2018 in numbers

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It’s a bit late, but I always love putting the year into numbers.

Professionally – it was out of sight!! Personally – it was a challenging year with family deaths, a serious medical problem and some difficult questions about my life, my friendships and my well-being. I feel stronger for it and ready to see what awaits in 2019. Thank you for your friendship, love and support. I taught a few less workshops and a few less students this year, but when I consider the incredible things I got to do and make in 2018 – I am deeply grateful and humbled. Here’s to great times and success ahead.

2018 in numbers…
57 days spent with Mama and Papa Hitz – the most since I left Canada in 2013
5 International/UK Workshops with the wonderful Benjamin Robert Cook and Matthew Lane
3 Collaborative/Self-Produced Shows
Of those shows – all 6 performances were SOLD OUT!
850+ Audience members attended these performances
4,000+ Wonderful dance students from all walks of life
100+ Artists coached on income generation and budgeting

2018 firsts…
My first Step Change Studios and Sadler’s Wells Commission
My first time performing at Royal Albert Hall
My first national media feature in this month’s The Dance Current
My first Arts Council England grant towards my own creative project
My first year teaching with Matt Cochrane at Swing Patrol Old Street and making a new piece with him for the Balkan Lindy Hop Championships
My first 1:1 lessons with Ramona Staffeld in Melbourne which have been so influential throughout the year
My first year teaching the JazzMAD curriculum and teaching both lead and follow to some great students (and proving to myself that I can!)
My first full year of consulting and a 4-day work week and I had 3 fabulous clients
The first year I felt more in control of my finances and financial health thanks to good advice from Jo, Lexi and Cat.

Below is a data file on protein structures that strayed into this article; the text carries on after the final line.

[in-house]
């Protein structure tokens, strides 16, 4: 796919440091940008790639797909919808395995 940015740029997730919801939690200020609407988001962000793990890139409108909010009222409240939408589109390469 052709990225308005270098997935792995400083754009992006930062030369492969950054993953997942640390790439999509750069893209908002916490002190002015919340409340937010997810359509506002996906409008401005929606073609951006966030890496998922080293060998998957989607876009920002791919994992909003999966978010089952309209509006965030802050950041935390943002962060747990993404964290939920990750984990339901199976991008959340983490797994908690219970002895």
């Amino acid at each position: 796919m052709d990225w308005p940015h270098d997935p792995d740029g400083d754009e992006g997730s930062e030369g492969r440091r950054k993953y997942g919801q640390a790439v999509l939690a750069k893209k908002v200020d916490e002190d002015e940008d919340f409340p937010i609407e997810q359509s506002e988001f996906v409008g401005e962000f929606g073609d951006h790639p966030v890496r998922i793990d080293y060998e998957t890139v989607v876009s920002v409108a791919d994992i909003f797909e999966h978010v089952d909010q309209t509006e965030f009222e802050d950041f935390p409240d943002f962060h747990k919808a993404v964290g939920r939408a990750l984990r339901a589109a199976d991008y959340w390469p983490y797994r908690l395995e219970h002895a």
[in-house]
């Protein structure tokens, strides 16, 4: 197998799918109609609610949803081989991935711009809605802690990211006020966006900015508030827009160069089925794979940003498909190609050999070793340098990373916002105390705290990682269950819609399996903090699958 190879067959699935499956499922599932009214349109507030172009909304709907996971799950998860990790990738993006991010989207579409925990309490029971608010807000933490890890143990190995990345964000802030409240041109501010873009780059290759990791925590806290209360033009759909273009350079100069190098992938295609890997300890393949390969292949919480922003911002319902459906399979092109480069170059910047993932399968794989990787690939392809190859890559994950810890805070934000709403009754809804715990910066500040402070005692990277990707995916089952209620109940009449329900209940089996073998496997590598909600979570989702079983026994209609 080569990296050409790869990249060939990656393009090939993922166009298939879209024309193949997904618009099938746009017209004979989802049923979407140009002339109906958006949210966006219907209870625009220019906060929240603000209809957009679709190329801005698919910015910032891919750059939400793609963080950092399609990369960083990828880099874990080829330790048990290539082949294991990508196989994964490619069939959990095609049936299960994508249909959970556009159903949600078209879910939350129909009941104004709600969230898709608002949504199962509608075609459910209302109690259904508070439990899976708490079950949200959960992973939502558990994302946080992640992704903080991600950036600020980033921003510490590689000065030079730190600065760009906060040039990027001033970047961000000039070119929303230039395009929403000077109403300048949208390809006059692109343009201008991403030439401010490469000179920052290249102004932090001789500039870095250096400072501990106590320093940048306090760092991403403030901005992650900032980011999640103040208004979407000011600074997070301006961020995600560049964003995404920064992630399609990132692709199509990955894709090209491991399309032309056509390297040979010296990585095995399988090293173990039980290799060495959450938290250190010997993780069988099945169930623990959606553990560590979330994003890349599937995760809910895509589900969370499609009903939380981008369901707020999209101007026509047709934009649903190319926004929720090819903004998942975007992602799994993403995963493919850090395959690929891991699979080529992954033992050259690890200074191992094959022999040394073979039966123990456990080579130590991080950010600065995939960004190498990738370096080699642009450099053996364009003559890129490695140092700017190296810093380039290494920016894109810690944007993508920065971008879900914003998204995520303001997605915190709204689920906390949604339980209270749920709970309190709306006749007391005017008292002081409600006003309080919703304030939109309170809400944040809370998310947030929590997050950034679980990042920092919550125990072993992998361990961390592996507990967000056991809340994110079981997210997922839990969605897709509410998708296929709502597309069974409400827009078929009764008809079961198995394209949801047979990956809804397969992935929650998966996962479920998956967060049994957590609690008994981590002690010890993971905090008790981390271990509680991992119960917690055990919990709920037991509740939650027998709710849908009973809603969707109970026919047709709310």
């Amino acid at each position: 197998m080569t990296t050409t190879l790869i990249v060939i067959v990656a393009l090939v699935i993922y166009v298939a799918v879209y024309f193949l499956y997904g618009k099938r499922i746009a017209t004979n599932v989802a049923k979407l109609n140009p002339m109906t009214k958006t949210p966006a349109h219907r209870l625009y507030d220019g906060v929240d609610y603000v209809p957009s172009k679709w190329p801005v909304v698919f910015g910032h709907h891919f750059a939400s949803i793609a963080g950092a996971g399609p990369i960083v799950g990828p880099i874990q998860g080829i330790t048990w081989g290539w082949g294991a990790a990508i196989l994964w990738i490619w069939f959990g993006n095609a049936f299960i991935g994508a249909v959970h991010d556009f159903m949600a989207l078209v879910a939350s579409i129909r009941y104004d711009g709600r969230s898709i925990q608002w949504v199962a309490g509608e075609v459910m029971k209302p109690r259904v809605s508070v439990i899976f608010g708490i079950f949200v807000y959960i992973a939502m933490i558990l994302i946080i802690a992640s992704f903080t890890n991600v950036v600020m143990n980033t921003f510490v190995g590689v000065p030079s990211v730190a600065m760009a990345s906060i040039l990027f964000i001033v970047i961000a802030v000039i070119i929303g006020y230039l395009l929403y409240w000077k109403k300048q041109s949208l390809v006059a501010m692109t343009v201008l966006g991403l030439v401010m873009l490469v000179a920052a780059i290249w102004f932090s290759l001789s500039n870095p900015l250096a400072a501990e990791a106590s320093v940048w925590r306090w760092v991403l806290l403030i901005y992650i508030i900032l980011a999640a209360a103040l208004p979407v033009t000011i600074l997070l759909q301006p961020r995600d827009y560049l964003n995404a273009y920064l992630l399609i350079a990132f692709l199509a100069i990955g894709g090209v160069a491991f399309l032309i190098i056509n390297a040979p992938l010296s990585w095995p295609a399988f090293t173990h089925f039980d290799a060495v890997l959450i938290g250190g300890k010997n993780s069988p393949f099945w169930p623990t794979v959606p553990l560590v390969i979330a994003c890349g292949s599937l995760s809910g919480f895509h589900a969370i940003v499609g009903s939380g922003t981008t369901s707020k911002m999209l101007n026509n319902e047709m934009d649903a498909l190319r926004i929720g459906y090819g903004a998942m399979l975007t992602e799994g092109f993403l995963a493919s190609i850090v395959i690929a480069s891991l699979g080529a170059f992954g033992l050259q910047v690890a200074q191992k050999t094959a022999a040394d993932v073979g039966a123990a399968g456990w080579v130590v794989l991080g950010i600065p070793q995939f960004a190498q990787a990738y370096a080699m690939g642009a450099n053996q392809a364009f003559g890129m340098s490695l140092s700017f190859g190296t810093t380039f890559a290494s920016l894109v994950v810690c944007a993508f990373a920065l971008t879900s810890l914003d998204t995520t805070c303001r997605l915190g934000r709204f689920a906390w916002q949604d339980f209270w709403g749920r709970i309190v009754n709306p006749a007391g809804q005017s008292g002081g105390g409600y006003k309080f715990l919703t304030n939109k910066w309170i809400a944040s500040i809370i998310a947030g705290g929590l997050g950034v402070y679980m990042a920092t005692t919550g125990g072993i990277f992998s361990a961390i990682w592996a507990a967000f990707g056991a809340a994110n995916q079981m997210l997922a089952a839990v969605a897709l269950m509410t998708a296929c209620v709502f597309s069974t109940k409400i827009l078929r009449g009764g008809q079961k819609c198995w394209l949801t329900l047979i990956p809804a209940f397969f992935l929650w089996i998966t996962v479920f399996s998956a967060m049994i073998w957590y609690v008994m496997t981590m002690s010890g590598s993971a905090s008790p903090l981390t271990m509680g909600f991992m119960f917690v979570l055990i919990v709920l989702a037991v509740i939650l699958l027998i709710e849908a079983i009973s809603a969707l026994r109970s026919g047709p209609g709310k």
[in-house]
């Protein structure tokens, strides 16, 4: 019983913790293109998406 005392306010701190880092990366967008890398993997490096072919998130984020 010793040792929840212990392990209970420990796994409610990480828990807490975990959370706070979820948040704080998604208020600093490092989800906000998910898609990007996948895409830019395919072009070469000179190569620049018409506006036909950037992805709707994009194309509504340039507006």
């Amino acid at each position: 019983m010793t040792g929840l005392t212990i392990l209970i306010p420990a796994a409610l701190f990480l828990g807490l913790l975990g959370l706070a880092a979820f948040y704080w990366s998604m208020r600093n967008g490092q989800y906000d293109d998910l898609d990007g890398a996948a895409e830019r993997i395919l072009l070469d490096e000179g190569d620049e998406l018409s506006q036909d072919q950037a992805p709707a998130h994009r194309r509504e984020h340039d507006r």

More to come on the year ahead. What about you? What are you most proud of and what was the greatest lesson you learned in 2018?

Inclusive Dance

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Almost a year ago, I decided that I wanted to shift my mixed economy to make more room for my dance practice.

It’s crazy to think about how quickly building blocks have fallen into place. I often think about myself as a ‘place maker’ a person who makes room for others to take risks and explore. It’s been a welcome to change to be at the artistic heart of that work as a speaker, facilitator, dancer, choreographer and instructor.

I had an opportunity to work with Step Change Studios December 2017 – my first experience leading a fully inclusive dance workshop for participants with a variety of needs and a variety of mobility. It was eye opening. I was so scared of offending people, or not being adaptable to the setting. Rashmi Becker, the Founder of Step Change Studios, was so supportive through the process and the result was a really powerful two day workshop and short ‘audition’ for a culminating event in Cardiff in April 2018. I can honestly say it was one of the best things I did in 2017.